Build the stadiumOf all of the talk about the Vikings stadium, some of the most sensible has come from Twin Cities chief executives who are used to weighing costs and benefits, looking down the road on behalf of their businesses and making complex decisions.
By: Grand Forks Herald, The Jamestown Sun
Of all of the talk about the Vikings stadium, some of the most sensible has come from Twin Cities chief executives who are used to weighing costs and benefits, looking down the road on behalf of their businesses and making complex decisions.
Ecolab CEO Doug Baker and U.S. Bank CEO Richard Davis spoke last month to columnist Lori Sturdevant of the Star Tribune. Their words are worth coming back to today, now that a Vikings stadium deal is coming up for a vote, and the margin is likely to be close — it’s “fourth and inches,” as the Associated Press put it.
As lawmakers from northwestern Minnesota make up their minds, they should give special weight to the thoughts of Baker, Davis and others in the Minnesota business community.
That’s because these executives’ only goal is to figure out what’s best for Minnesota’s economy, business climate and civic health.
And those are pretty good foundations on which to base a decision.
“We came very quickly to the conclusion that losing the Vikings would be a huge blow to this community, whether you are a fan or not,” Baker told Sturdevant.
“A strong community is very important for a successful business. It’s akin to education, transportation, the arts, the nonprofits and other amenities in the city, to make sure we have a work environment that’s conducive to long-term, healthy employees. It all works together.”
Davis agreed. “What should I think of a community that wouldn’t support a 50-year-old icon and infrastructure that relates in part to who they are?” he added.
“What should I take away from that, if this community can’t rally behind that?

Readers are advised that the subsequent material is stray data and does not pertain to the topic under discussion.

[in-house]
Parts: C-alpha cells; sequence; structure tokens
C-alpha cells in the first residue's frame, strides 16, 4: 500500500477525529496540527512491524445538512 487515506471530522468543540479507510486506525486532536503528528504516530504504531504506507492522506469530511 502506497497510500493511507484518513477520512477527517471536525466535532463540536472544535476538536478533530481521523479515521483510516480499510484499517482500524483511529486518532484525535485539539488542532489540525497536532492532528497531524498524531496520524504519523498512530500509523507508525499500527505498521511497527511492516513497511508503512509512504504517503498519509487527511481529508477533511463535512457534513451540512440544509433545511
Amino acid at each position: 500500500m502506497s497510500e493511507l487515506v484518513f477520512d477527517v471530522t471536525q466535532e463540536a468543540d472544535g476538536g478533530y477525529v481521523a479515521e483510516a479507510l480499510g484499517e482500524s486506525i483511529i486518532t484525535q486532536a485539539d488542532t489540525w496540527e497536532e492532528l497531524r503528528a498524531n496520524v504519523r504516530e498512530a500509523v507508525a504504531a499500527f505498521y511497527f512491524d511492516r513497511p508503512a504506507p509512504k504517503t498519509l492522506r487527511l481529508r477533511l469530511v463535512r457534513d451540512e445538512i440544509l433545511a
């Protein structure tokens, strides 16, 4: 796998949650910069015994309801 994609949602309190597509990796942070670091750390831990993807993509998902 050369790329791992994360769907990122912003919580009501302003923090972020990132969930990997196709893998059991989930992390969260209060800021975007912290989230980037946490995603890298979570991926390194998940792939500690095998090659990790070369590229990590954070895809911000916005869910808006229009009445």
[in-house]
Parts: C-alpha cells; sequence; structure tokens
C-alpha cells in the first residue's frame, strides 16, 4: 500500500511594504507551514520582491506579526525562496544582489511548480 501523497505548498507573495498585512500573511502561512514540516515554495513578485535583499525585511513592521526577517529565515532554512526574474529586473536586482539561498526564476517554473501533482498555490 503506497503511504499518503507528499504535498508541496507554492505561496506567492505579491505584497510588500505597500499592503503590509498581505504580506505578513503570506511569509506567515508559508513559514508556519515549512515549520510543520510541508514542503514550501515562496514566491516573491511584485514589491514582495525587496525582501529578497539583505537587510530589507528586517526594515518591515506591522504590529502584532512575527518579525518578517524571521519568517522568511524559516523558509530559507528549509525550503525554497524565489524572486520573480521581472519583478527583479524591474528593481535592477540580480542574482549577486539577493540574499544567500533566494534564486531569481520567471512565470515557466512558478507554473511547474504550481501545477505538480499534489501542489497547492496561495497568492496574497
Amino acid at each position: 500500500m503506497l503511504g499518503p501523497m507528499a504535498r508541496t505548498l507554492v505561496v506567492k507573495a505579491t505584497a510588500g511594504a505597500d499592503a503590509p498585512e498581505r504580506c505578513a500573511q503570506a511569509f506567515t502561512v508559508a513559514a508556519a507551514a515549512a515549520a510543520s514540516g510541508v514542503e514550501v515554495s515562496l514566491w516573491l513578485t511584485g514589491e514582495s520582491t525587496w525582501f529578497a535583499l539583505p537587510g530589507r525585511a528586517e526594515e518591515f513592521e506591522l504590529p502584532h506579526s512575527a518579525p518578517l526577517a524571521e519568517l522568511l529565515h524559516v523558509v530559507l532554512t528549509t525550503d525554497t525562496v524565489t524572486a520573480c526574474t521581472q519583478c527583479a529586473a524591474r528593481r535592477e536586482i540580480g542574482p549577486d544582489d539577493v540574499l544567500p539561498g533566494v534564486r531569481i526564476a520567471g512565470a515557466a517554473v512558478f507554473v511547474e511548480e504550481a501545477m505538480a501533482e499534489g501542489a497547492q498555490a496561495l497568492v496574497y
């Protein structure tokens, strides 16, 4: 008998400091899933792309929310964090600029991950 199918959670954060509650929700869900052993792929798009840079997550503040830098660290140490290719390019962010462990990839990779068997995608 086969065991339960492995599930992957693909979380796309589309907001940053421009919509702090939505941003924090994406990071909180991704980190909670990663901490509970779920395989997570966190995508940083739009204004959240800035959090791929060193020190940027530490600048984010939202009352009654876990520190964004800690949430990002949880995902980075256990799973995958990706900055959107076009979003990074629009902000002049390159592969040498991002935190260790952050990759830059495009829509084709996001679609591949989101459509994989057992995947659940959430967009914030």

“I can’t put a dollar amount around it. I can’t say that the world will fall apart if we don’t have an NFL franchise here two years from now. But it will be a lot less attractive and a lot less easy to brag about the headquarters being in one of the great American cities.”
Said Baker, “If Ecolab or General Mills left, it would be a huge tragedy, but the headline would last about a half a minute anywhere but here. If the Minnesota Vikings leave, from a visibility standpoint, it is a huge statement about this community’s willingness to invest in its future.
“This issue has outsized risk.”
Here’s another recent comment, this one from a fellow named David Olson:
“A pro football franchise is important to the overall quality of life, fabric of Minnesota. I think everybody seems to acknowledge that if a pro football team left, that chances are pretty good two or three years down the road, we’d build a new team a castle, and spend millions of dollars trying to attract a team here.
“We have a team here, so if we can find a package to keep them here, that’s a good thing.”
Olson is president of the Minnesota Chamber of Commerce. And with the chamber adding its voice to those that support the deal, it’s strong evidence that keeping the Vikings in Minnesota is the right thing to do.